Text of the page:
Canadians are one small, simple step away from being able to place wagers in single sporting events across the country. Bill C-218, also known as the Safe And Regulated Sports Betting Act, has passed through all the channels necessary to become law.
In order for legal sports betting to be part of the Canadian gaming landscape, the final measure required to make it possible for Canadians to begin wagering on individual sporting events is for the ruling Liberal government to put the law into force. In plain English, that means to set a date for the law to be enacted and enable Canadians to place single sports bets.
Bill C-218 passed through third reading in the Senate of Canada on June 22. Seven days later, the Governor-General of Canada’s office granted the bill Royal Assent, making it a law. Currently, Bill C-218 is in the possession of Canadian Minister of Justice and Attorney General David Lametti, awaiting for a date to be set for it to be enacted and single sports betting to be made available to all Canadians.
The Previous System
Canada has been able to legally bet on sports for over three decades. Through Pro Line Sport Select, operated across the country by provincial lottery associations, bettors in Canada can place legal wagers only by betting on the outcome of multiple sporting events at once. This is called parlay betting. Some provinces permit online betting on sports, while others do not. There are five lottery corporations across Canada that operate these sports betting sites – the Ontario Lottery and Gaming Corporation (OLG), the British Columbia Lottery Corporation (BCLC), Loto-Québec, the Atlantic Lottery, and the Western Canada Lottery Corporation, which covers Alberta, Saskatchewan and Manitoba, along with Yukon, Nunavut, and Northwest Territory.
In February of 2020, Conservative Member of Parliament Kevin Waugh (Saskatoon-Grasswood) introduced private member’s Bill C-218, an act to amend the Criminal Code (sports betting). The enactment of this bill amends paragraph 207(4)(b) of the Canadian Criminal Code to make it lawful for the government of a province, or a person or entity licensed by the Lieutenant Governor in Council of that province, to conduct and manage a lottery scheme in the province that involves betting on a race – other than a horse-race – or fight, or on a single sport event or athletic contest.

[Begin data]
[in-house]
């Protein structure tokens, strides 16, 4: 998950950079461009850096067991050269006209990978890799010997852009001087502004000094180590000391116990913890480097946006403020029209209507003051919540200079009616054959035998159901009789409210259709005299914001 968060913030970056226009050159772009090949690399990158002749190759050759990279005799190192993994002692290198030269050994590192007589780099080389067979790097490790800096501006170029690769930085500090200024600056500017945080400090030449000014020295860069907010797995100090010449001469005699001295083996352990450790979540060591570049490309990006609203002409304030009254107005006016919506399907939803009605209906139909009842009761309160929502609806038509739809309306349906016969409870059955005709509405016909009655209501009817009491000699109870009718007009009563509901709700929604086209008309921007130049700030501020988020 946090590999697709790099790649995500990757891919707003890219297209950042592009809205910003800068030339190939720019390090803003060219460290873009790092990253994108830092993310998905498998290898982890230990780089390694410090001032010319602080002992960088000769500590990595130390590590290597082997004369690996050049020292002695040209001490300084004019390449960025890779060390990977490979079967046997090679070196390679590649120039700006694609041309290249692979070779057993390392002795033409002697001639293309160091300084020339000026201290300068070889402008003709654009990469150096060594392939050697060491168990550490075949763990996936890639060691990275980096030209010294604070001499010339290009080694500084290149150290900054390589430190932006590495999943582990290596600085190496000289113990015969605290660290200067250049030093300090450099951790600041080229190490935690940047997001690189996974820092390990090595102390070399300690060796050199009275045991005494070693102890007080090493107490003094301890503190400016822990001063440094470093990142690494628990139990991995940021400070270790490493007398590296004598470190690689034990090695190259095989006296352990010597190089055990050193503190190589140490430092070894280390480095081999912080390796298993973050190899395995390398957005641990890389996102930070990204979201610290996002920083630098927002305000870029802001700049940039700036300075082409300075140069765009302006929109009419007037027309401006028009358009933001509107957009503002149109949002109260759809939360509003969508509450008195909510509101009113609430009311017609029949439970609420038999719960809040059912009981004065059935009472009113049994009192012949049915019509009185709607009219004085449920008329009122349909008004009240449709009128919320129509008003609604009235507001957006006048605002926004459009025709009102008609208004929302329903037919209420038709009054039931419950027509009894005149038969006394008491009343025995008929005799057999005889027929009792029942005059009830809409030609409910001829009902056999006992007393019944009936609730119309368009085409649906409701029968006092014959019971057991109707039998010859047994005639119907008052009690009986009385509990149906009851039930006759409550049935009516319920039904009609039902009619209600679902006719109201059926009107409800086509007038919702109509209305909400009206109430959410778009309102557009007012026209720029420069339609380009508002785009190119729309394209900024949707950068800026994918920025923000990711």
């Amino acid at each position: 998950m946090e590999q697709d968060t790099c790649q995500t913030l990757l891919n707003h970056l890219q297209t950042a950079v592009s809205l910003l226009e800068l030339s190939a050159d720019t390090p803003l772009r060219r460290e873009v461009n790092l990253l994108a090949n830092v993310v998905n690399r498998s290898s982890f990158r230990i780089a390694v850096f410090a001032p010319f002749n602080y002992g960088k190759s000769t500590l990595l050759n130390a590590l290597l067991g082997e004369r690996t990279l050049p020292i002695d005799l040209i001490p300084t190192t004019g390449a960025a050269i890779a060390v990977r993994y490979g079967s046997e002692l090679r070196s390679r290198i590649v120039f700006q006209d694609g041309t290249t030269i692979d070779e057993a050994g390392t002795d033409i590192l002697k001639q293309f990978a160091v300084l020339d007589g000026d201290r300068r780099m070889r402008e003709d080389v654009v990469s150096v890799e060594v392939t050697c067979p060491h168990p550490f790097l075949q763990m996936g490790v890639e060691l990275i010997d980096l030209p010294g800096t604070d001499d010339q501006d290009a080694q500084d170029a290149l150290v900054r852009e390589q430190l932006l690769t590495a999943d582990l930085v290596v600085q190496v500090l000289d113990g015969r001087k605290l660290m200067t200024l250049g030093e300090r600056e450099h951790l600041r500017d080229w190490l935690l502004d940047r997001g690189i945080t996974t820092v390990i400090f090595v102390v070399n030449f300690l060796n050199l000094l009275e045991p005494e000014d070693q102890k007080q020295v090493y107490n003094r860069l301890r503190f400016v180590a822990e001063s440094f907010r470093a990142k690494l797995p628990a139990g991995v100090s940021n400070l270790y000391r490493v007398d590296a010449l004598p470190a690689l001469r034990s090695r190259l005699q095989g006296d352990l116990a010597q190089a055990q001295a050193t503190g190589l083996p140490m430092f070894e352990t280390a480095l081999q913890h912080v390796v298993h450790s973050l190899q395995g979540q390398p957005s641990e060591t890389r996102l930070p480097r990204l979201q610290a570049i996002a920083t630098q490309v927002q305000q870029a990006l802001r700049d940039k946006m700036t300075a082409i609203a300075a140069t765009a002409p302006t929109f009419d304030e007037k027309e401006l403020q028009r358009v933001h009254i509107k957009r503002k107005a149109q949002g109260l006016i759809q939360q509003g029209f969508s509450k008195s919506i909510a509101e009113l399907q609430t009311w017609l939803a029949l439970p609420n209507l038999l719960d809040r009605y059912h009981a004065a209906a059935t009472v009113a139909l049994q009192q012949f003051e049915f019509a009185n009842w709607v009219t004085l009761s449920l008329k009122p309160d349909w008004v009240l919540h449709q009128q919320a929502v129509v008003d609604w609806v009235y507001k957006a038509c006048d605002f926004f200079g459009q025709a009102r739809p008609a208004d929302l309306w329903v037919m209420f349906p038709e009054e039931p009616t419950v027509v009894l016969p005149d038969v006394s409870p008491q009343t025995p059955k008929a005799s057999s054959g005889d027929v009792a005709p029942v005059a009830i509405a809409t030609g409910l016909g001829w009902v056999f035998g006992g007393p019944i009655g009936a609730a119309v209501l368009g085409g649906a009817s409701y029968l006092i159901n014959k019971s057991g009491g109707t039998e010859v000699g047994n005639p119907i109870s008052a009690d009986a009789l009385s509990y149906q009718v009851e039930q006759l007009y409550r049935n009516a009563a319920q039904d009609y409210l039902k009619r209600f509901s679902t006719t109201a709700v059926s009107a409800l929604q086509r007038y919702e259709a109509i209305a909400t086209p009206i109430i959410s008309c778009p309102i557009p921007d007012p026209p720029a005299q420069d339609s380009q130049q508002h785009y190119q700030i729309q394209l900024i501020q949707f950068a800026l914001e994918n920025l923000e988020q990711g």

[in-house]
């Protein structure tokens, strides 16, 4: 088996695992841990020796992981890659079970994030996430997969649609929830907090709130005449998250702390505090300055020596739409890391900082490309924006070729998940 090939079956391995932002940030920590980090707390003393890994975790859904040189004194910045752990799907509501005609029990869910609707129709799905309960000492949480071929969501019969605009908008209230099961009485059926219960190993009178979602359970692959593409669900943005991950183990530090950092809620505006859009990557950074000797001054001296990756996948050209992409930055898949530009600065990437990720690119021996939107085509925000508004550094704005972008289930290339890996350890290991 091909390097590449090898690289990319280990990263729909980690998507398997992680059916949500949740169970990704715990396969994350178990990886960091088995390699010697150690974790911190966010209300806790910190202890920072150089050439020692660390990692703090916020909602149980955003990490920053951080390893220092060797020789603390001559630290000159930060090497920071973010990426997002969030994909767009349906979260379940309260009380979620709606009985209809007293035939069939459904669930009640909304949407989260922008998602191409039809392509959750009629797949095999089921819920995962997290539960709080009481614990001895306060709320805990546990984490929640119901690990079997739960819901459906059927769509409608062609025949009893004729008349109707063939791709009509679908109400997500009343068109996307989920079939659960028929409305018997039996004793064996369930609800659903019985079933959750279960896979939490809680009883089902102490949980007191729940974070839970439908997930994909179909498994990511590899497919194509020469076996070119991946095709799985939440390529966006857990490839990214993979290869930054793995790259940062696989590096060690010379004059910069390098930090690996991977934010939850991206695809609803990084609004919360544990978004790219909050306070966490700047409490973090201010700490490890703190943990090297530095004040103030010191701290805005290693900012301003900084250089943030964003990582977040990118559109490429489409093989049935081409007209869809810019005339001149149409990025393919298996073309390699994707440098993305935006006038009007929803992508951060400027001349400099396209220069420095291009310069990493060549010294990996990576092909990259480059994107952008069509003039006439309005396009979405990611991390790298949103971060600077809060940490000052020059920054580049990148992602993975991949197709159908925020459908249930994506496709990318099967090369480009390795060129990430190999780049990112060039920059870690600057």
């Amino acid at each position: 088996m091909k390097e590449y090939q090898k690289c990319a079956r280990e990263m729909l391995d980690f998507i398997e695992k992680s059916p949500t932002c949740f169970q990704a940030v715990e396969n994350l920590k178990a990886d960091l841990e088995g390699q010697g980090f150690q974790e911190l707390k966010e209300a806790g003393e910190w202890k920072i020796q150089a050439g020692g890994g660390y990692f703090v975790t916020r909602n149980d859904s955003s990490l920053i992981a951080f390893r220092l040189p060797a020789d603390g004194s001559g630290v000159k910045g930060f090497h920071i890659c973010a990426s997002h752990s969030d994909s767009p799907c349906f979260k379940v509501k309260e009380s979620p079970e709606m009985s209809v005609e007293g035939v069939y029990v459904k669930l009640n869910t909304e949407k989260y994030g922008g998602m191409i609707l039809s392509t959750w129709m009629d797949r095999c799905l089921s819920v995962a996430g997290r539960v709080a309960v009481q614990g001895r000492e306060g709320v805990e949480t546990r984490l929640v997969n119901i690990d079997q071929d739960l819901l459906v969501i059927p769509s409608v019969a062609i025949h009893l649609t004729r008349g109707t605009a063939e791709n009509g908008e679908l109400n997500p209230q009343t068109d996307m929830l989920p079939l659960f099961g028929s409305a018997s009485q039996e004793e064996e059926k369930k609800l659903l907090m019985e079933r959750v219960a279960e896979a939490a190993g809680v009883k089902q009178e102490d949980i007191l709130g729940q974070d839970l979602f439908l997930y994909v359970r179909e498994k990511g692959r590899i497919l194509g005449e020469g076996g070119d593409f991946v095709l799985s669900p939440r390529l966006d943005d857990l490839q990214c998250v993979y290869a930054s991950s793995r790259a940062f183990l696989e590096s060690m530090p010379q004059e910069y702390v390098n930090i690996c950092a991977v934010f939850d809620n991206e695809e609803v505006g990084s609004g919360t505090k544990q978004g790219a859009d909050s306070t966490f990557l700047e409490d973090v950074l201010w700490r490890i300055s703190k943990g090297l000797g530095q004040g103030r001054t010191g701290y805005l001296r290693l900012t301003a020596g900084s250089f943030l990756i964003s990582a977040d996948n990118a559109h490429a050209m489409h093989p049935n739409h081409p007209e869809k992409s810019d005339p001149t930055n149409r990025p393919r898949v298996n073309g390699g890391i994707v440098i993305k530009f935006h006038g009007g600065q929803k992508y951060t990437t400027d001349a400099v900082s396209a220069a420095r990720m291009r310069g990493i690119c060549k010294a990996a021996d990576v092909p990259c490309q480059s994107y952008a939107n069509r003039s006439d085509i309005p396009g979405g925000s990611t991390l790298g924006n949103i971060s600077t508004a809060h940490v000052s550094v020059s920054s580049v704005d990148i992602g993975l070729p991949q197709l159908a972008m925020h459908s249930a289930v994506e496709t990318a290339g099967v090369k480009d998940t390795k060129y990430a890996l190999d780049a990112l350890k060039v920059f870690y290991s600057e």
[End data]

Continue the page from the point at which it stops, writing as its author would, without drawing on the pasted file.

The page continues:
How Single Sports Betting Will Work In Canada
On the surface, the Canadian sports betting system will operate in similar fashion to how regulated sports betting is taking place across the USA since it was legalized in 2018. Each state operates its own sports betting empire and every province will be put in charge of how its sports betting system will be implemented.
It will be left up to each province to determine whether to operate sports betting themselves, or to open up the market to private entities. It’s known that several of the top American betting sites such as DraftKings, FanDuel, PointsBet, BetMGM and William Hill are enviously eyeing the Canadian sports betting market.
How Much Might It Be Worth?
Estimates are that offshore betting sites and other forms of black market wagering are siphoning approximately $14 billion annually out of the Canadian sports betting market.
A well-run, legal and regulated sports betting industry should be able to bring much, if not all of that revenue back into the government coffers. Currently, the legally-run Pro Line generates $500 million annually.
The Canadian Gaming Association is estimating that a retail sportsbook located in Caesars Windsor Casino in Windsor, Ontario directly across the Canada-US border from Detroit, alone could generate $70 million in betting handle each year. That total doesn’t include potential revenue generated by online and mobile sports betting, which in today’s market, are the most lucrative forms of sports betting.
A PricewaterhouseCoopers (PwC) study is projecting that in a legal, regulated environment, Canadian single sports betting over the first two years of legalization could generate between $1.5 billion to $2.4 billion.
The same report suggested that the legal, regulated sports betting market would create as much as an additional $425 million for the Canadian GDP and create upwards of 2,500 jobs across the country.